Alfie Brown: Soul for Sale
Saving his soul and salvaging comedy in one fell swoop
This article is from 2012.
In one thought-provoking hour, 25-year-old Alfie Brown singlehandedly reminded the Fringe that there’s more to the comedy world than profits piling up on the backs of homogenised Roadshow-rabid joke-automatons. It’s rather kneejerk and easy these days to slag off poor old McIntyre but that’s no reason to stop. And why should Brown cease when he has a series of steadfast opinions on the watering-down of an artform that is now viewed solely as an industry.
It’s highly unlikely that Brown would have written a Fringe show about a rail journey that went wrong but his passions were properly enflamed last August when a comedy promoter, who had no grasp of the history of his chosen field, gave the comic some pretty sage advice: be funny, don’t be clever.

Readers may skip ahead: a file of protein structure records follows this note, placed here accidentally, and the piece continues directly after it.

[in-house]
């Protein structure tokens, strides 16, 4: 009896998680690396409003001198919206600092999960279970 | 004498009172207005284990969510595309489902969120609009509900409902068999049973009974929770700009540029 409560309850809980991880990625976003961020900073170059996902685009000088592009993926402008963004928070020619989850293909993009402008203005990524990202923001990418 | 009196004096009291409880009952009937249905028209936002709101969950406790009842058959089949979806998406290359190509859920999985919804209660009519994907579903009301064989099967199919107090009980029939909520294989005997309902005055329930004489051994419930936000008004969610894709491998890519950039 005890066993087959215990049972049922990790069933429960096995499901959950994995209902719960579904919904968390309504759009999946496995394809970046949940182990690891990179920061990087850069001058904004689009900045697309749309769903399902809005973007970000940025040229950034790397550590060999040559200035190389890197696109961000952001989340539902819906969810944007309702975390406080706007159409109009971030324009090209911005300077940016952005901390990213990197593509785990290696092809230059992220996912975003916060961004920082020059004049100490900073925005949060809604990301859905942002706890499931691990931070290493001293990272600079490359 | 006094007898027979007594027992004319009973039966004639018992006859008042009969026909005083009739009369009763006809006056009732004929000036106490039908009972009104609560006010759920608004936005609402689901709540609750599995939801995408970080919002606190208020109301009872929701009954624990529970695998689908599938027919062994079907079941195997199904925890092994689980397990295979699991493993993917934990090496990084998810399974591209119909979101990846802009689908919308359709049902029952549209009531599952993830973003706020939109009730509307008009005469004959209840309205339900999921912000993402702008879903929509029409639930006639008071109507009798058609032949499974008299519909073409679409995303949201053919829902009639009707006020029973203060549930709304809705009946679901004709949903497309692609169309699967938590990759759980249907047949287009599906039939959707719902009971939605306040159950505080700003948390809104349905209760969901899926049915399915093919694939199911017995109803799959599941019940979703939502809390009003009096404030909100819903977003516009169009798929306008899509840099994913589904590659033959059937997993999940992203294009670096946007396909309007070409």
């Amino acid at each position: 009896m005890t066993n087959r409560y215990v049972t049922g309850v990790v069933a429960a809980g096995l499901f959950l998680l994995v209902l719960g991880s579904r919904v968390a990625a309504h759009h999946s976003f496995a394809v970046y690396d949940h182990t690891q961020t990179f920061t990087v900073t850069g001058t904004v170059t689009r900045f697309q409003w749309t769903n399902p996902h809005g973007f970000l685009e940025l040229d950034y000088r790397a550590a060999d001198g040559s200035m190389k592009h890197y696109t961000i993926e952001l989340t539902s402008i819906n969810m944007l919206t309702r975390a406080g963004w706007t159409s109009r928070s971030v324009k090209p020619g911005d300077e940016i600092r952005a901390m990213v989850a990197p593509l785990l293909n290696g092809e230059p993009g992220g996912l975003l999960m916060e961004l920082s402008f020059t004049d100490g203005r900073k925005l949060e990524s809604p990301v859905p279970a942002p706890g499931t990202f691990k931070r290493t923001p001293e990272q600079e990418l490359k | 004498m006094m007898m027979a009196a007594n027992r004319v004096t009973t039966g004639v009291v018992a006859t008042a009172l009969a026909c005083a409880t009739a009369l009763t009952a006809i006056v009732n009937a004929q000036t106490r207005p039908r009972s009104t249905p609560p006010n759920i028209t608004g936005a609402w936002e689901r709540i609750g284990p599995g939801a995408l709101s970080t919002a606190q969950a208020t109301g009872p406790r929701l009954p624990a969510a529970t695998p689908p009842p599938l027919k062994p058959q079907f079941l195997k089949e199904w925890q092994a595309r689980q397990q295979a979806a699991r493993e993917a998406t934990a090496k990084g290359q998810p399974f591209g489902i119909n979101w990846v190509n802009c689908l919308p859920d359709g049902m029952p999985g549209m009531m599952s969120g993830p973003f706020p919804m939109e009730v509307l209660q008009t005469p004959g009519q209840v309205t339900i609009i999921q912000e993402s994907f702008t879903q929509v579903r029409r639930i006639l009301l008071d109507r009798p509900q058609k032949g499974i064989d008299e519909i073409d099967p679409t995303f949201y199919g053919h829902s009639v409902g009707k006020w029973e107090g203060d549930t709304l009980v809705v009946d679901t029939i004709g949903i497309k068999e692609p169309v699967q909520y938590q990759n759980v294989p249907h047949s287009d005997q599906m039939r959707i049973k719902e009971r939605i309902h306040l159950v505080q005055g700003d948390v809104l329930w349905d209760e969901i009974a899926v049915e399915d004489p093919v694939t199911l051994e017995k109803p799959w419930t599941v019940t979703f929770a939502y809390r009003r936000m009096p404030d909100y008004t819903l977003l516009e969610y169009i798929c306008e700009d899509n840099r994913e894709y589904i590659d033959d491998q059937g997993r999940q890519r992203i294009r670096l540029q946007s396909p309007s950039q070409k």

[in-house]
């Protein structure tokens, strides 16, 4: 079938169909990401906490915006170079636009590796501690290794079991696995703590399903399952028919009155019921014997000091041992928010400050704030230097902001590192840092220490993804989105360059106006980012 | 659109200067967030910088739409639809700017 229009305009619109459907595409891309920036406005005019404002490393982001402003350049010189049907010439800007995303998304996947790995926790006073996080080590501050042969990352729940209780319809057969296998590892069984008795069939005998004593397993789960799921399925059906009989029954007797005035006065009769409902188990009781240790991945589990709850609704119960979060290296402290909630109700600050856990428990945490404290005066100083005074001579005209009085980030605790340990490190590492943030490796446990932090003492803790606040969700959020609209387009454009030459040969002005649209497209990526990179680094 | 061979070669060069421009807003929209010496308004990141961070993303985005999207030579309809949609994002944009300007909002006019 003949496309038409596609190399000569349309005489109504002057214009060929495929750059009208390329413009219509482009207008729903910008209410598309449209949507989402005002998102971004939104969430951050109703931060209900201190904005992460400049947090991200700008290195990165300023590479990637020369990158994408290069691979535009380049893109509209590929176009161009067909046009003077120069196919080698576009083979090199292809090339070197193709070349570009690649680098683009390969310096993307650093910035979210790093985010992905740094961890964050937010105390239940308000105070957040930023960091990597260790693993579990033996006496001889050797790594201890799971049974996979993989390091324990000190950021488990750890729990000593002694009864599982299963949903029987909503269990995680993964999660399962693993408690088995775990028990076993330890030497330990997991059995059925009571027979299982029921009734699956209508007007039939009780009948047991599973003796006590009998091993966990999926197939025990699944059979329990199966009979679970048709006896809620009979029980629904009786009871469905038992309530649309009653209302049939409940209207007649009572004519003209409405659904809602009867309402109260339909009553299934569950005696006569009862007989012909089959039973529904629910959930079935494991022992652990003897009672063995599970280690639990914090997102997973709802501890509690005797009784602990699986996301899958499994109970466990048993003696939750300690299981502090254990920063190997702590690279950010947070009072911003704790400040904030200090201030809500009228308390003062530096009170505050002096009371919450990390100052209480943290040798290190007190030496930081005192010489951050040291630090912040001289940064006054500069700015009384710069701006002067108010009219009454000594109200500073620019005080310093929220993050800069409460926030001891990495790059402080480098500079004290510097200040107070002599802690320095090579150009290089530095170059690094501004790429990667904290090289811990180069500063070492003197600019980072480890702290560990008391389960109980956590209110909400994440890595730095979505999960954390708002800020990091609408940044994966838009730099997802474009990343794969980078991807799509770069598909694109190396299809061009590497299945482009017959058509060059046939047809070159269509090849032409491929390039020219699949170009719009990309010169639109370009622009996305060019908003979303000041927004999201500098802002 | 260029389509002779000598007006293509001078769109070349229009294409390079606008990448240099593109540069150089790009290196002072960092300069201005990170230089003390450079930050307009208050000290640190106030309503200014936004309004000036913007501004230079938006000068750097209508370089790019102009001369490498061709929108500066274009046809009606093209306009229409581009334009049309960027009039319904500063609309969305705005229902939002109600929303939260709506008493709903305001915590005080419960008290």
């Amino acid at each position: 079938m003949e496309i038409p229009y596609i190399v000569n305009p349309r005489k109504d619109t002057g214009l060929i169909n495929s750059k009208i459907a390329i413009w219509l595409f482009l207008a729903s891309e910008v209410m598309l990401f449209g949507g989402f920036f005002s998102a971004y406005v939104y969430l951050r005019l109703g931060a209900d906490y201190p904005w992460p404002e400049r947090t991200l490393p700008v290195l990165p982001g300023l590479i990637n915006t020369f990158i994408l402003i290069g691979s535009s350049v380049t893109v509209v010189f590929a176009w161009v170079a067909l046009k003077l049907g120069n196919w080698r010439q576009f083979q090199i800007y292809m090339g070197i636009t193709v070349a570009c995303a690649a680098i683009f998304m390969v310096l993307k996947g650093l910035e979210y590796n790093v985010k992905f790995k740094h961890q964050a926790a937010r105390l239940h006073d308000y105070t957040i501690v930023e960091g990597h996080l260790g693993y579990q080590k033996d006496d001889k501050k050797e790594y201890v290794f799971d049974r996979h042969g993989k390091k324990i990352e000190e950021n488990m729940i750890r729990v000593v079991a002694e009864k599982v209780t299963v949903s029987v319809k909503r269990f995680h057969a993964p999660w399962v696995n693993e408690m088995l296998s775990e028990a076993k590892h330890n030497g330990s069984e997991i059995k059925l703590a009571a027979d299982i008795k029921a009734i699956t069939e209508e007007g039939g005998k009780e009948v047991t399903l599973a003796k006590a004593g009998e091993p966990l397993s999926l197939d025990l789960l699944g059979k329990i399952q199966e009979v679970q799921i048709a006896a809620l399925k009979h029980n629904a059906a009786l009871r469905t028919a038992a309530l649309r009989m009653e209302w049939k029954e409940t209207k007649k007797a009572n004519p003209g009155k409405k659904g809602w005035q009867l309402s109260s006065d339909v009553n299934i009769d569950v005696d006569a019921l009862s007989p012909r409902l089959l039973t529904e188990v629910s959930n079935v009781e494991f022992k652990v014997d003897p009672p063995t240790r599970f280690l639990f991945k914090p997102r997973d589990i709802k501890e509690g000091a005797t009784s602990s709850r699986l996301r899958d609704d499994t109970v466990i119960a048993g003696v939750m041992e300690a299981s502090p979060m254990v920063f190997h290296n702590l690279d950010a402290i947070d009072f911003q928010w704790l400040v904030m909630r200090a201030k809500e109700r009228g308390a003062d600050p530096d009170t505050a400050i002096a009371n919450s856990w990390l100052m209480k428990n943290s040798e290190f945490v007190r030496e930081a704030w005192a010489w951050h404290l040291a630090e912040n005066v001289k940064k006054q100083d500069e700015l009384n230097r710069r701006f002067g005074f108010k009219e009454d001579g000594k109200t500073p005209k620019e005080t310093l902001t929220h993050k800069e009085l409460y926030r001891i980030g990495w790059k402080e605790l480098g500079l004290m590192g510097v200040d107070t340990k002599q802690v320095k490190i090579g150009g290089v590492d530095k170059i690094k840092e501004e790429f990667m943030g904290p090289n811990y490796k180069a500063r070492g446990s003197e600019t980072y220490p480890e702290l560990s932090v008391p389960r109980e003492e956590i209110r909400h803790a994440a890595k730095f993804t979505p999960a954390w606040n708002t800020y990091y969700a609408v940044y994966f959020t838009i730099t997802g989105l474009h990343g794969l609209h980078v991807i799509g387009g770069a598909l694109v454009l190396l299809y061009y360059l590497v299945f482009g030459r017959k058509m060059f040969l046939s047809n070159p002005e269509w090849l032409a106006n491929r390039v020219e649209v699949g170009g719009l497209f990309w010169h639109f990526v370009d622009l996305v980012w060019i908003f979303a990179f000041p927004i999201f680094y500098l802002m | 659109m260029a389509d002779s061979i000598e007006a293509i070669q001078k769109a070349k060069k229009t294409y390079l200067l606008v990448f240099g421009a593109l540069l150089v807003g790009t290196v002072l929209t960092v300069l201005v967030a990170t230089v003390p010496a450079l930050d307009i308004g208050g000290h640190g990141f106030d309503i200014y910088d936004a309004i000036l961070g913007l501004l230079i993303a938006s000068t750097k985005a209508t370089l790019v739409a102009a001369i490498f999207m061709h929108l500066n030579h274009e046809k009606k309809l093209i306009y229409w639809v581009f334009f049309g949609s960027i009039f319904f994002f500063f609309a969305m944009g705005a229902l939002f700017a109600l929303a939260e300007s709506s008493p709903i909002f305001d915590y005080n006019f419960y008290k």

Those empty words are a large motivating factor behind Soul for Sale, but it’s not the only thing that has truly riled Brown of late. The success of Adele definitely irks him, especially when this ‘foghorn’ began spouting off about her tax burden. Beyond that, he’s peeved about the ludicrous double standards of music censors who let some appalling messages through under the pop banner (we’re talking Rihanna, we’re talking Beyoncé). But particularly bugging Brown is the Oliver Stone movie about 9/11.
Now, all this sounds like canon comedy fodder but Brown makes all of it stack up neatly and smash it all down as symbols of the drivel that we are force to endure on a daily basis. It’s appropriate that Brown stumbles into an impromptu Tom Waits impersonation. Like the maverick troubadour, Brown’s ultimate aim is never to compromise his ideals; he is not in it for the riches and the red carpets, he is here to change the face of his chosen field, one whose history he is very aware of. Young, hairy and angry, Alfie Brown is quite simply the future of British stand-up.
Underbelly, Cowgate, 0844 545 8252, until 26 Aug, 6.25pm, £9.50–£10.50 (£8.50–£9.50).